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The Bread of Life

Posted by Erik Hall on

One of the greatest Thanksgiving traditions that so many in our culture participate in is this: giving to and serving those in need. Statistics show that, during Thanksgiving, food pantries are filled to overflowing, abundant baskets are prepared and delivered, community dinners are cooked and served, and through it all the lonely, the elderly, the poor, the addicted, the infirm, are loved and cared for with a grateful and generous giving that far surpasses the giving of any other season of the year.

For this brief time, we, as a culture, seem to remember more pointedly that the blessings we have been given aren’t simply for us to enjoy, but also for us to share with those who are in need. Indeed, we may remember at this time of year, a time in our own lives when we were in need.

Health, faith, opportunity, prosperity, loved-ones, and good times aren’t guaranteed in life. In fact, in the course of a lifetime all of us will experience significant loss and want in some areas of our lives. We do well to be reminded that we arrive in this world with nothing and we leave this world with nothing…   everything we have (or will have) is a gift or opportunity granted by God who made all things.

In John’s Gospel, Jesus repeats the same awesome proclamation ‘I AM’ seven times to remind his followers of who he is and this dependence we have on God for all things:


I AM the light of the world. Whoever follows me will never walk in darkness but will have the light of life


I AM the gate for the sheep. Whoever enters by me will be saved


I AM the good shepherd. The good shepherd lays down his life for the sheep


I AM the resurrection and the life. Those who believe in me, even though they die, will live, and everyone who lives and believes in me will never die


I AM the vine, you are the branches. Those who abide in me and I in them bear much fruit, because apart from me you can do nothing


I AM the way, and the truth, and the life.


And, appropriate for this Thanksgiving time of year as we anticipate an abundant meal with family and friends:


I AM the bread of life. Whoever comes to me will never be hungry, and whoever believes in me will never be thirsty (John 6:35)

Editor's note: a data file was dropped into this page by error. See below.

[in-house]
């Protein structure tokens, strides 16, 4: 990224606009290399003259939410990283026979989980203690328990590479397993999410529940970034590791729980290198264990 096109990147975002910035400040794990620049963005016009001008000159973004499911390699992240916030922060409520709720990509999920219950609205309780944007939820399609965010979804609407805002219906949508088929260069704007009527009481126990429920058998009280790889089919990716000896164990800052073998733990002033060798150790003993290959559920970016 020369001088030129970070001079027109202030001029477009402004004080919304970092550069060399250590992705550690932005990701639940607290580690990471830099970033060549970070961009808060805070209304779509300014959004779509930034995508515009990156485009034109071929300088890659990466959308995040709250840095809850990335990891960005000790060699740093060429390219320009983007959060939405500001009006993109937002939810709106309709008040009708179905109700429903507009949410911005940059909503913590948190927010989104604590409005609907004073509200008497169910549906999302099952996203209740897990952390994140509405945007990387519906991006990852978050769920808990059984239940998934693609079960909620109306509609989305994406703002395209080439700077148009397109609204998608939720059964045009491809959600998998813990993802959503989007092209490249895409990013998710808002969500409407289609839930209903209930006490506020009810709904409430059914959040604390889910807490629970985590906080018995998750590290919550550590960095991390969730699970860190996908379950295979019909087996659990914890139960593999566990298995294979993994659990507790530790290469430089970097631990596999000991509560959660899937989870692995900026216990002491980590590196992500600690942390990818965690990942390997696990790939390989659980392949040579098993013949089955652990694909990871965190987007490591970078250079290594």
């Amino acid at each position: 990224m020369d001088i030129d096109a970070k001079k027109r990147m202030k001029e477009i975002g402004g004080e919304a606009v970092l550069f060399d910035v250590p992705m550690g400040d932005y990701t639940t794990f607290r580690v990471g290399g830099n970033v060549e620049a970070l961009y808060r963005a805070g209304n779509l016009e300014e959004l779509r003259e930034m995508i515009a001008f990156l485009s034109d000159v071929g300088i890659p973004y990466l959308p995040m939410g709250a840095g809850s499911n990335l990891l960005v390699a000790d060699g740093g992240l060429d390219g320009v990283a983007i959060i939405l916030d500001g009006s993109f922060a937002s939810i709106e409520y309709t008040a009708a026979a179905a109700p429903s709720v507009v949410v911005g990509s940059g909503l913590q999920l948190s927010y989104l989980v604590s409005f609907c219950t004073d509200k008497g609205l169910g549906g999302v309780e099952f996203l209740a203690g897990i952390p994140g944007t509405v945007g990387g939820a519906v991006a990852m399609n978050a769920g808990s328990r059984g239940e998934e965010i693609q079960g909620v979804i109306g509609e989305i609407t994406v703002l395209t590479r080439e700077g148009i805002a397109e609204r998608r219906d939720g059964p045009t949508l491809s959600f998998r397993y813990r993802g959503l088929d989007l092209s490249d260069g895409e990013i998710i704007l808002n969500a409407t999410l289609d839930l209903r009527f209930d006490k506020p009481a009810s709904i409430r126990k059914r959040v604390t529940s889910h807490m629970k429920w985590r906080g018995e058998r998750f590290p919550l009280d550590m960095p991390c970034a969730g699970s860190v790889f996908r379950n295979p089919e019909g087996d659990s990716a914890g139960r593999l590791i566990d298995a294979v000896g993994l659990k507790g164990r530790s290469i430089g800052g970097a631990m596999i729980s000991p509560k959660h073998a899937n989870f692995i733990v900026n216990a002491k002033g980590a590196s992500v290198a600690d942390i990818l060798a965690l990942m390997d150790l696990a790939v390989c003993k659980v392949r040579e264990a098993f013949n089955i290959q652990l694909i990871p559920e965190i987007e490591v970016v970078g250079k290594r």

We have all come to God, at some point, broken, hurting, desperate, in need physically, emotionally, relationally, and/or spiritually. When we do, whenever we do, and however often we do…   Jesus is there…   the bread of life who satisfies our hunger, our thirst, and our need.

Throughout November we have been dedicating ourselves at St. Andrew UMC to deeper discipleship. Deeper discipleship is to faithfully, wisely, and generously commit our time, talent, and treasure to the God who has given us everything. We’ve reflected on serving in the life of the church, reaching out into the community, giving resources with generosity that matches our gratitude, but let’s not forget the stewardship of our own personal faith formation. It is through daily and regular commitments to prayer, Scripture study, worship, expressions of Christian love, acts of kindness, acts of justice, and spiritual disciplines (like fasting etc.) that our daily lives take on the character of Jesus.

If we don’t get personal faith formation right…   we won’t get anything else right because it is through our growing, maturing personal relationship with God in Christ that we come to fully know how in need and dependent upon God we are. Knowing THAT we are naturally moved to gratitude, generosity, service, and mission. This life of faith isn’t just a blessing given to us to enjoy, but also for us to share with those who are in need.

We do this together and together with God through the ongoing ministries and mission of St. Andrew.


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